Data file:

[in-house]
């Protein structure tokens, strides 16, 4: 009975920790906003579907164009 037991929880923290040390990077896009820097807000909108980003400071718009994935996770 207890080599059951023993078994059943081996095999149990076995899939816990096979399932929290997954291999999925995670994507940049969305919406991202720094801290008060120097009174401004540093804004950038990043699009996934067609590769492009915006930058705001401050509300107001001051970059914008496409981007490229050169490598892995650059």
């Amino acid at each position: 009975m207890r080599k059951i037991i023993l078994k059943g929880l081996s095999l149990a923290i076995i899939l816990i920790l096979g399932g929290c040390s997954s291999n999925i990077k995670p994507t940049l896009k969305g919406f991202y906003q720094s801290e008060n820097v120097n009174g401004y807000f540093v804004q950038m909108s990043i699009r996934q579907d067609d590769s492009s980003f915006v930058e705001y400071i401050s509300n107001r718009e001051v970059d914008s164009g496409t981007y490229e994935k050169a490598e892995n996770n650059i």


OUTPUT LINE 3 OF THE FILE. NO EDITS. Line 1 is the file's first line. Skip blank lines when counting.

């Amino acid at each position: 009975m207890r080599k059951i037991i023993l078994k059943g929880l081996s095999l149990a923290i076995i899939l816990i920790l096979g399932g929290c040390s997954s291999n999925i990077k995670p994507t940049l896009k969305g919406f991202y906003q720094s801290e008060n820097v120097n009174g401004y807000f540093v804004q950038m909108s990043i699009r996934q579907d067609d590769s492009s980003f915006v930058e705001y400071i401050s509300n107001r718009e001051v970059d914008s164009g496409t981007y490229e994935k050169a490598e892995n996770n650059i």